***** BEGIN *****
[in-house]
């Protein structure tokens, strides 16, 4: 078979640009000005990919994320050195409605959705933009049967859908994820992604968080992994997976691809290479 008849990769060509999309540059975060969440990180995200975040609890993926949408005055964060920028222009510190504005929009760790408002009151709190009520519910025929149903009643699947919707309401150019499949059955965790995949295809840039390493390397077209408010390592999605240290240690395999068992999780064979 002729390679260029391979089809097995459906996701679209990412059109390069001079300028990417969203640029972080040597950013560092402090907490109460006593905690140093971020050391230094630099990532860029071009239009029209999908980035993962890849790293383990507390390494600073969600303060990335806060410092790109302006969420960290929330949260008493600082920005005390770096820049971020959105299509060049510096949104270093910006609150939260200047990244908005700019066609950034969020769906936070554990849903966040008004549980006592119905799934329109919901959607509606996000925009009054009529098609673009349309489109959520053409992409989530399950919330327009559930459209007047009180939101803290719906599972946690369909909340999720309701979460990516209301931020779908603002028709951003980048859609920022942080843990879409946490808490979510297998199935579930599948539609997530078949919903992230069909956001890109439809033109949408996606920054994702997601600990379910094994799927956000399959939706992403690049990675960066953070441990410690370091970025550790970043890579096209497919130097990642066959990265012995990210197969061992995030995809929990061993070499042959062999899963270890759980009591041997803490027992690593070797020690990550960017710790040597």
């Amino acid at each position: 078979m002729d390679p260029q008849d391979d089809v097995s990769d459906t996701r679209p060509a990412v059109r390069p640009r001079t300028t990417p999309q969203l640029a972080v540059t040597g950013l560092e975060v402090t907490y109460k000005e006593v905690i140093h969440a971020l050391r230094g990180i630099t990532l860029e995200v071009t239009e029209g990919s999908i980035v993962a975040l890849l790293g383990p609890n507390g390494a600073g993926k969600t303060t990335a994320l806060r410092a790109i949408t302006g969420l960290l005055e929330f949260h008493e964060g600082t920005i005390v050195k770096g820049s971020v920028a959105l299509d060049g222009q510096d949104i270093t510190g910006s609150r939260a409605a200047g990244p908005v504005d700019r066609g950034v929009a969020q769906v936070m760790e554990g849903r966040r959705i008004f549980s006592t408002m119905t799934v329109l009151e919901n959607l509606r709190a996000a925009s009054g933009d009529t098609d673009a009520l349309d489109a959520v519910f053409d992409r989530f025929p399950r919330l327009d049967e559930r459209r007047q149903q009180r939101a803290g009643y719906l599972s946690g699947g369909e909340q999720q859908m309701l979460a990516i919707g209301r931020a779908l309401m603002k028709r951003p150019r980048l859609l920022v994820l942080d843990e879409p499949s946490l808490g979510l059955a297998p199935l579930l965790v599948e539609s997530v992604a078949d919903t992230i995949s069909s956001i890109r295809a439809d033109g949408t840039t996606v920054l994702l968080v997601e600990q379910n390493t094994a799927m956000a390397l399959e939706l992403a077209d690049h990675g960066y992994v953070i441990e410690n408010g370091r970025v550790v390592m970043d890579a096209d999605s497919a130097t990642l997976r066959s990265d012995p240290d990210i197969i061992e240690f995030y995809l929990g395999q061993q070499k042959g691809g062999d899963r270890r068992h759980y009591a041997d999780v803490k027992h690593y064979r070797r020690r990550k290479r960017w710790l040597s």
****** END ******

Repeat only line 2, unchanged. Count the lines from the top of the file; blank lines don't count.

């Protein structure tokens, strides 16, 4: 078979640009000005990919994320050195409605959705933009049967859908994820992604968080992994997976691809290479 008849990769060509999309540059975060969440990180995200975040609890993926949408005055964060920028222009510190504005929009760790408002009151709190009520519910025929149903009643699947919707309401150019499949059955965790995949295809840039390493390397077209408010390592999605240290240690395999068992999780064979 002729390679260029391979089809097995459906996701679209990412059109390069001079300028990417969203640029972080040597950013560092402090907490109460006593905690140093971020050391230094630099990532860029071009239009029209999908980035993962890849790293383990507390390494600073969600303060990335806060410092790109302006969420960290929330949260008493600082920005005390770096820049971020959105299509060049510096949104270093910006609150939260200047990244908005700019066609950034969020769906936070554990849903966040008004549980006592119905799934329109919901959607509606996000925009009054009529098609673009349309489109959520053409992409989530399950919330327009559930459209007047009180939101803290719906599972946690369909909340999720309701979460990516209301931020779908603002028709951003980048859609920022942080843990879409946490808490979510297998199935579930599948539609997530078949919903992230069909956001890109439809033109949408996606920054994702997601600990379910094994799927956000399959939706992403690049990675960066953070441990410690370091970025550790970043890579096209497919130097990642066959990265012995990210197969061992995030995809929990061993070499042959062999899963270890759980009591041997803490027992690593070797020690990550960017710790040597």